"Frasier," the TV sitcom set in Seattle, airs its last show on May 13, 2004.

  • By Alyssa Burrows
  • Posted 6/02/2004
  • HistoryLink.org Essay 4306

On May 13, 2004, the television sitcom set in Seattle, "Frasier," airs its last show after an 11-year run. Although the show was set in Seattle, it was filmed in Los Angeles. It began in the fall of 1993, just as Seattle was beginning to receive international notoriety for its “grunge” music, its coffee, and its dot-com business boom. Kelsey Grammer (Frasier) portrayed a call-in psychiatrist at a fictitious Seattle radio station, KACL. The cast and crew filmed on location in Seattle for the 200th episode, which aired in November 2001.

Seattle, L.A. Style

"Frasier" was set in the radio station offices, in Frasier’s home, and in a coffee shop called Café Nervosa. The view from Frasier’s ritzy condo looked out over a compressed downtown with a conspicuously impossible view of the Space Needle. Other cast members included Frasier’s brother, Niles (David Hyde Pierce); his disabled retired policeman father, Martin (John Mahoney); a British live-in physical therapist, Daphne (Jane Leeves); and Frasier’s producer at the radio station, Roz (Peri Gilpin).

The episodes centered on the father-son relationships and the brothers’ mid-life romances, and were written with a sophisticated emotional wryness. The working-class ethic and outlook of the father was played against the elitist snobbery and delicate sensibilities of the two brothers. “We tried not to write down to the audience,” said executive producer David Lee, “If there was a joke we felt was genuinely funny that we thought people might not understand, we just went, ‘Well, then they don’t get it.’ ” “I think that networks, by and large, don’t feel that upscale, intellectual sorts of characters are relatable to a large audience,” said executive producer Joe Keenan (McFadden). Peter Casey, David Lee, and the late David Angell co-created the show.

Why Seattle?

In a 1993 article, Casey described how Seattle was chosen. One reason was to be as far from Boston and "Cheers" as physically possible, another was Casey’s view of Seattle as a beautiful place with interesting people and a wonderful cultural life -- “sort of the new happening place in the country.” Kelsey Grammer joked, “We thought about all those people living in all that rain and thought, ‘Where would a psychiatrist go to make a living? A suicidal place,' ” (Engstrom).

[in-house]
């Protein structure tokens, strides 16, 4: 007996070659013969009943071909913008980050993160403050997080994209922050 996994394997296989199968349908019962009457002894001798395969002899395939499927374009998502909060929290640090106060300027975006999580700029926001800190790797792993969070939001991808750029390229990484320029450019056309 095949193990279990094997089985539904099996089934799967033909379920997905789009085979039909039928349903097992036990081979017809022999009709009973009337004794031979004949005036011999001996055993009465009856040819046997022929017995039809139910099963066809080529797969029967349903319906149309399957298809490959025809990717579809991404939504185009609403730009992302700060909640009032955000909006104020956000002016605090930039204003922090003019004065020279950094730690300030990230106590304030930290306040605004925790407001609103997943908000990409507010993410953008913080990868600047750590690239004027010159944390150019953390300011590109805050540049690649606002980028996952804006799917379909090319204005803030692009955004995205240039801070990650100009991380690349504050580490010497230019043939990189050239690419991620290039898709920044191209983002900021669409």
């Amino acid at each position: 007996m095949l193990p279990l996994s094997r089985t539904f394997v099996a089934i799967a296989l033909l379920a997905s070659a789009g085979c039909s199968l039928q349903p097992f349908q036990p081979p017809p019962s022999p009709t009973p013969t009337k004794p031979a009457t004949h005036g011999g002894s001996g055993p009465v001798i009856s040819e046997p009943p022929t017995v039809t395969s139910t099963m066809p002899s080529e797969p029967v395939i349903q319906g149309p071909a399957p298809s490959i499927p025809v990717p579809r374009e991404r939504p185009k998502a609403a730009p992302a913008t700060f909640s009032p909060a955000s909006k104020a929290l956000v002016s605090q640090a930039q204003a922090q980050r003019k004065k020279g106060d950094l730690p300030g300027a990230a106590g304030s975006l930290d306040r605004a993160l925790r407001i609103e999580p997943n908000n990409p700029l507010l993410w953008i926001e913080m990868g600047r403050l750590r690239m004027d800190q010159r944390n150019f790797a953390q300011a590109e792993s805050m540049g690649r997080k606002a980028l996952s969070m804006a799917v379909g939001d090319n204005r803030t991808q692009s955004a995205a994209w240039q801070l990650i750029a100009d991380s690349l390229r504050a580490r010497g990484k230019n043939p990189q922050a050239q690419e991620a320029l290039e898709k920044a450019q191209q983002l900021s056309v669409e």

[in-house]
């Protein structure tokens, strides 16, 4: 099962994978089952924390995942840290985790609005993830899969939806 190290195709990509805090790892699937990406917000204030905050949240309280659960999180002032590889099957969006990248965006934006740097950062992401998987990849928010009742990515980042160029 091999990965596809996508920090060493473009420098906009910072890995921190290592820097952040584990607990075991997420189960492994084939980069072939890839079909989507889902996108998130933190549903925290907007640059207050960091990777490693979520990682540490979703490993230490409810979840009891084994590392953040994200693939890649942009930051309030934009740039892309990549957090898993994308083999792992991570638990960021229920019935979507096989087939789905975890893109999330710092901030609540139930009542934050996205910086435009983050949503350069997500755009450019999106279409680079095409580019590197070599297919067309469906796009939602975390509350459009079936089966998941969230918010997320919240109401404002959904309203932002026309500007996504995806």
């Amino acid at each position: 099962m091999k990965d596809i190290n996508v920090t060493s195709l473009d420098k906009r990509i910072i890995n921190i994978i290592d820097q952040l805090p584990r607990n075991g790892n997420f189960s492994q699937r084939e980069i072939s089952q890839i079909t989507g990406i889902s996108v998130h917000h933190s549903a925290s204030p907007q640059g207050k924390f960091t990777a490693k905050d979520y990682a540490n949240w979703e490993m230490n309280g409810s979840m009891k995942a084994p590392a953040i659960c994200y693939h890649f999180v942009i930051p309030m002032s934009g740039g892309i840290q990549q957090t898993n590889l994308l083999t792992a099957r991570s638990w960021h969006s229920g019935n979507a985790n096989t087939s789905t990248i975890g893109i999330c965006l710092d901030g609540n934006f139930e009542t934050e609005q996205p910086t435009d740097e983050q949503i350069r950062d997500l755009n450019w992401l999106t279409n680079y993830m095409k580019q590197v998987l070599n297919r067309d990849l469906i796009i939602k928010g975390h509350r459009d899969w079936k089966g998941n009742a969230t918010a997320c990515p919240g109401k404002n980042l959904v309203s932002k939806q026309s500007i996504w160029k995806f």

Grammer first appeared in the role of the pompous yet insecure intellectual, Dr. Frasier Crane, in September 1984 in the third season of the sitcom "Cheers." With "Frasier," Grammer tied James Arness of "Gunsmoke" for the longest portrayal of the same character in prime time (20 years). The show garnered critical acclaim, winning 31 Emmys in total, including the Emmy for Best Comedy Series five years in a row (1994-1998). The show ranked in the Nielsen top 20 for nine seasons, and approximately 650,000 Western Washington viewers watched its final episode.


John Engstrom, " ‘Cheers’ Spin-off Gives Seattle Another Shot at Sitcom Stardom," Seattle Post-intelligencer, July 22, 1993, p. B-6; Rick Porter, "As ‘Frasier’ Hits Milestone, Its Future is Unlimited," The Seattle Times, November 13, 2001; David Bauder, " ‘Frasier’ Will Call It Quits in May After 11 Years," Seattle Post-Intelligencer, January 13, 2004; "Readers Respond: Did ‘Frasier’ Get Seattle?" The Seattle Times, May 13, 2004; Melanie McFarland, "Final Analysis for ‘Frasier,’ "Seattle Post-Intelligencer, May 13, 2004; Melanie McFarland, "Local Professionals Weigh in on ‘Frasier,’ " Ibid., May 13, 2004; Kay McFadden, " 'Goodnight': Stellar 'Frasier' Series Ends on a Sub-par Note," The Seattle Times, May 14, 2004; "The Doctor Is Out: Frasier Bids Seattle a Final 'goodnight,' "Ibid., May 15, 2004; "Frasier Has Left the Building," Editorial, Ibid., May 15, 2004.

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